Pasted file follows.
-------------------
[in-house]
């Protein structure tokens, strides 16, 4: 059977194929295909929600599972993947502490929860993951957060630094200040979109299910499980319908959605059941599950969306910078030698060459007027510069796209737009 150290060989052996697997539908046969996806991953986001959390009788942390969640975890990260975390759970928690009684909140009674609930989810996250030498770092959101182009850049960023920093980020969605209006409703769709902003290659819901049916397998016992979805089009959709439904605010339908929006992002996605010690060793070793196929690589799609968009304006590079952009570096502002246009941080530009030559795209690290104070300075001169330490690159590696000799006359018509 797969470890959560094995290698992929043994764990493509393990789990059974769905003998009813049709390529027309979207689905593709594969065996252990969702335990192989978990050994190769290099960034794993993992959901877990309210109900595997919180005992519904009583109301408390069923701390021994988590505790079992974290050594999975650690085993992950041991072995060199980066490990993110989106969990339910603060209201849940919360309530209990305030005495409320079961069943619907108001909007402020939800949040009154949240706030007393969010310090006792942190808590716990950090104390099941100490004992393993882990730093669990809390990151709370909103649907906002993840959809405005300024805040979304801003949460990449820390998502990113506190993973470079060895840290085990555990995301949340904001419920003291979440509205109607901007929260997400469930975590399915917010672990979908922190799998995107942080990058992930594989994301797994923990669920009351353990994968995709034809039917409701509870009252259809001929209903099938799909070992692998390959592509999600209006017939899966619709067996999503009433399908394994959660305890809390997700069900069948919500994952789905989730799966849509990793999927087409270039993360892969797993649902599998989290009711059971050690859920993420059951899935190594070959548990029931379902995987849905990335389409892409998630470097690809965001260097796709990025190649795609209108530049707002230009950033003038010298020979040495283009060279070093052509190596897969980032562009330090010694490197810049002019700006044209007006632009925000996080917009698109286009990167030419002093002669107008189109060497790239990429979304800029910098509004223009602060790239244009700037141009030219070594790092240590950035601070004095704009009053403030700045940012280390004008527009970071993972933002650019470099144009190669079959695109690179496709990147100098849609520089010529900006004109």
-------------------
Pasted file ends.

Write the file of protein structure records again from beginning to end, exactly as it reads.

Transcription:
[in-house]
């Protein structure tokens, strides 16, 4: 059977194929295909929600599972993947502490929860993951957060630094200040979109299910499980319908959605059941599950969306910078030698060459007027510069796209737009 150290060989052996697997539908046969996806991953986001959390009788942390969640975890990260975390759970928690009684909140009674609930989810996250030498770092959101182009850049960023920093980020969605209006409703769709902003290659819901049916397998016992979805089009959709439904605010339908929006992002996605010690060793070793196929690589799609968009304006590079952009570096502002246009941080530009030559795209690290104070300075001169330490690159590696000799006359018509 797969470890959560094995290698992929043994764990493509393990789990059974769905003998009813049709390529027309979207689905593709594969065996252990969702335990192989978990050994190769290099960034794993993992959901877990309210109900595997919180005992519904009583109301408390069923701390021994988590505790079992974290050594999975650690085993992950041991072995060199980066490990993110989106969990339910603060209201849940919360309530209990305030005495409320079961069943619907108001909007402020939800949040009154949240706030007393969010310090006792942190808590716990950090104390099941100490004992393993882990730093669990809390990151709370909103649907906002993840959809405005300024805040979304801003949460990449820390998502990113506190993973470079060895840290085990555990995301949340904001419920003291979440509205109607901007929260997400469930975590399915917010672990979908922190799998995107942080990058992930594989994301797994923990669920009351353990994968995709034809039917409701509870009252259809001929209903099938799909070992692998390959592509999600209006017939899966619709067996999503009433399908394994959660305890809390997700069900069948919500994952789905989730799966849509990793999927087409270039993360892969797993649902599998989290009711059971050690859920993420059951899935190594070959548990029931379902995987849905990335389409892409998630470097690809965001260097796709990025190649795609209108530049707002230009950033003038010298020979040495283009060279070093052509190596897969980032562009330090010694490197810049002019700006044209007006632009925000996080917009698109286009990167030419002093002669107008189109060497790239990429979304800029910098509004223009602060790239244009700037141009030219070594790092240590950035601070004095704009009053403030700045940012280390004008527009970071993972933002650019470099144009190669079959695109690179496709990147100098849609520089010529900006004109």